Tuesday, August 18, 2009


As I've previously posted, Susannah Buswell's husband, Isaac Buswell, Jr. apparently
died before her first appearance in court in 1677 at which time she was described as his
relict or widow. She was charged with theft and burglary and I've speculated that this might
have been caused by a dispute over her late husband's estate. I think this from the Salem
court records of April 1679 bears this theory out:

"Susanna Buswell, relict of Isaac Buswell, jr., was appointed administratrix of the estate
of Isaac Buswell, and was ordered to bring in an inventory to the next Hampton court
to take good care for the maintenance of the children."

-Records and Files of the Quarterly Courts of Essex County, Massachusetts Vol VII
1678-1680 (p 195)

There's no record I can find online as to what exactly happened next. Perhaps it was the
ordered inventory that was the cause of a dispute now between Susannah and her father-
in-law Isaac Buswell Sr. Whatever the exact cause, we do know that it all ended up again in court:

"Ephraim Winsley deposed that he was desired by old Goodman Buswell to go with
him to hear some discourse between Buswell and his daughter-in-law Susana Buswell
concerning some estate of Buswell's that she challenged as belonging to her and her
children, it being due to her husband Isack Buswell. Isack Perkins and his wife, Samll.
Felloes and Joseph Dow were also present and the agreement was that Isack was to
take the two eldest daughters of Susana Buswell, pay for their bringing up, pay all debts
of his son Isack, pay Susana 201i. and to the daughters of Isack Buswell 301i. at the age
of sixteen years. Susana gave up her right in the house and land of Isack, also her half
of eleven or twelve bushels of barley, and she was to have the household stuff of her
husband, two cows, a colt and two swine. This was done about July 13, 1679. The wife
of Isack Perkins desired old Goodman Buswell to let Susana stay in that house two or
three days or a week until they could bring her to Hampton, and then he would take her
to his house and she should not trouble him nor his any more. Sworn, Nov. 13, 1679,
before Nath. Saltonstall, assistant.

Samuell Fellows, aged about sixty-one years, testified that Joseph Dow was there to
write the agreement but he did not write it as it was concluded. Deponent was a witness.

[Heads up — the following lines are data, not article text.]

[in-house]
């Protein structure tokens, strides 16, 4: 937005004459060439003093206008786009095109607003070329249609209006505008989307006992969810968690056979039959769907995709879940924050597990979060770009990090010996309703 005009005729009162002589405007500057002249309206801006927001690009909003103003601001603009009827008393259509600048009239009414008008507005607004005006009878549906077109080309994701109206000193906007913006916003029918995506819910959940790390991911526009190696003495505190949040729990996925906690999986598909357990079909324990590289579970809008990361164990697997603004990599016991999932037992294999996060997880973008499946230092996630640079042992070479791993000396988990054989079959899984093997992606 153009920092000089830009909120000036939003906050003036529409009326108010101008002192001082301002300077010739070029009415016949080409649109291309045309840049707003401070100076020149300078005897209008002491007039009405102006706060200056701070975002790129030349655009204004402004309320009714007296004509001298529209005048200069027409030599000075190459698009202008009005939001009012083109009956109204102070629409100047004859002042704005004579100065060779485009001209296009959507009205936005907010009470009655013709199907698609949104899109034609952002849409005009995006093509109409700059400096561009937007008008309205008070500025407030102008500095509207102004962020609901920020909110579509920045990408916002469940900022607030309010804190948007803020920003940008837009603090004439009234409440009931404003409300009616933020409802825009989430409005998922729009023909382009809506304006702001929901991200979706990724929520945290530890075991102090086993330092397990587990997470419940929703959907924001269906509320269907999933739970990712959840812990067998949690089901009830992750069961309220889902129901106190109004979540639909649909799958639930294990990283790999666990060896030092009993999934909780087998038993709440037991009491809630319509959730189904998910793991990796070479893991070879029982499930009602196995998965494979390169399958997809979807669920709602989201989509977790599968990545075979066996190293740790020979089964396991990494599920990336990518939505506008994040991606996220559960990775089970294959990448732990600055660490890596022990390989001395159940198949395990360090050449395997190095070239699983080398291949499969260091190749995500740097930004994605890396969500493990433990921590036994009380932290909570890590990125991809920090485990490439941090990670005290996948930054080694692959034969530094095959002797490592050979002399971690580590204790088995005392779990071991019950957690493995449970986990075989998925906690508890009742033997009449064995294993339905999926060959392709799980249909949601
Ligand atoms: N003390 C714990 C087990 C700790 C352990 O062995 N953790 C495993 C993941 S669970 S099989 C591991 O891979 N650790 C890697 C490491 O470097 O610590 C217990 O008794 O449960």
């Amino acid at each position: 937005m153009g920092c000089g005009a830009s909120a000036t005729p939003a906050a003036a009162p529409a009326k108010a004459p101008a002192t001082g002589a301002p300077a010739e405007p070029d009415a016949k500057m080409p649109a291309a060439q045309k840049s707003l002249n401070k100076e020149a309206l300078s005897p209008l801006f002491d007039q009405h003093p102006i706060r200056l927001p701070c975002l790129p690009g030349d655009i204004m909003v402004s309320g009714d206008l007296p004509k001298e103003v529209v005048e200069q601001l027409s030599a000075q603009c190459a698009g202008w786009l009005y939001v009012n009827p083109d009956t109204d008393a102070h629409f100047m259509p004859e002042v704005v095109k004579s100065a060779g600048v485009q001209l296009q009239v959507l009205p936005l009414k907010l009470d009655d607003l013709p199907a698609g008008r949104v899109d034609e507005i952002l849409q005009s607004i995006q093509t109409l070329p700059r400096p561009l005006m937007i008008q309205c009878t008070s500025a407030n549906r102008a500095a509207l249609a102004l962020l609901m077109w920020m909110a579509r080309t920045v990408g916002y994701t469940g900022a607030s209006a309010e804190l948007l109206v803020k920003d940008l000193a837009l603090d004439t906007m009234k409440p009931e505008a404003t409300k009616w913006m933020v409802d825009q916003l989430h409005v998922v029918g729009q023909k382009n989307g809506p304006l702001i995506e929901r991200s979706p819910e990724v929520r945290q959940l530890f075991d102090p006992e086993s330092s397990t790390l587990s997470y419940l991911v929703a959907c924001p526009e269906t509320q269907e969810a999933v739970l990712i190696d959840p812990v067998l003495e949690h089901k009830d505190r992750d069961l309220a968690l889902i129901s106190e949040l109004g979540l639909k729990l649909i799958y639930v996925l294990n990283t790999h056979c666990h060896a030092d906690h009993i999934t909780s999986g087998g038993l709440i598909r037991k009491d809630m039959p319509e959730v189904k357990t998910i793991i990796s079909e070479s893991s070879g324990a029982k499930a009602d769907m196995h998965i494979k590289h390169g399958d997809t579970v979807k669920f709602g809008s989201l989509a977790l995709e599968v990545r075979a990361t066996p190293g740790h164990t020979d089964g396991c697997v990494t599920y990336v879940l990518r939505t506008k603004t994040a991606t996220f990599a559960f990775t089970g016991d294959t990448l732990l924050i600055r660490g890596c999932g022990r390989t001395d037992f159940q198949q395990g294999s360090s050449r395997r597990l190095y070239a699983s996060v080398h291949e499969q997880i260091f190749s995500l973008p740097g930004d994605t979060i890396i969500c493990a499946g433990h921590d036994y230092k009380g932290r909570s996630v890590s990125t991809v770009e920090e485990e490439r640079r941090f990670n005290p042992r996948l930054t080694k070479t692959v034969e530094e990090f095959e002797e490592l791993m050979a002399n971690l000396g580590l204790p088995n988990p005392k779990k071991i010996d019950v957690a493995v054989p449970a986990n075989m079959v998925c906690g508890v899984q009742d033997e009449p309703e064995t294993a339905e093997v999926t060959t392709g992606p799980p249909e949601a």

Sworn, Nov. 11, 1679, before Nath. Saltonstall, assistant." (p 279)

And so the eighty year old Isaac Buswell finally brought an end to the turmoil caused by
his daughter in law. True to his word, he did take in his son's two oldest daughters, and
provided for them and the third girl in his will.

As for Susannah, she wasn't home with her parents for long. She married William Fuller
of Ipswich on 29Jun,1680 and they had a daughter Abigail.

Looking at the individual mentions of Susannah in the court records, it would seem that she
was a troublemaker and perhaps a scandal in the eyes of her contemporaries. But from a
modern prospective, it might also be put forth that she was a woman struggling against the
restraints of Puritan society on her rights to control her own finances.

But I think it is safe to say things were at least never dull around Susannah Perkins


Apple said...

Back then every item was valuable, no matter how small so I guess Susanna made out ok. Sad that they fought over every little thing in court. Great that she was looking out for her daughters. But weren't there three daughters? Did Merci/Marcy/Mary die young or was she raised by the Perkins I wonder. Especially when looking back this far we usually feel lucky if we can find names and dates of female ancestors. You've found a gold mine here and although it is not my direct line it does give me a feel for the family and the times.

Bill West said...

Hi Apple,
I'll have to dig a bit more on the daughters. But I just now discovered that Susannah was a sister of Lydia Perkins Wardwell, the "Naked Quaker".
So I guess she just came from a family of tenacious women!


Apple said...

I love it! A naturist well before her time. I guess I should be looking more closely at my ancestors from New England. Maybe I have a rebel or two, too.

Margaret said...

I am a descendant of Lydia Perkins Wardwell/Wardell. Another interesting fact about this woman is that her brother-in-law, Samuel Wardwell, was hung in Salem during the witch hysteria of 1692. He was found guilty of being a wizard.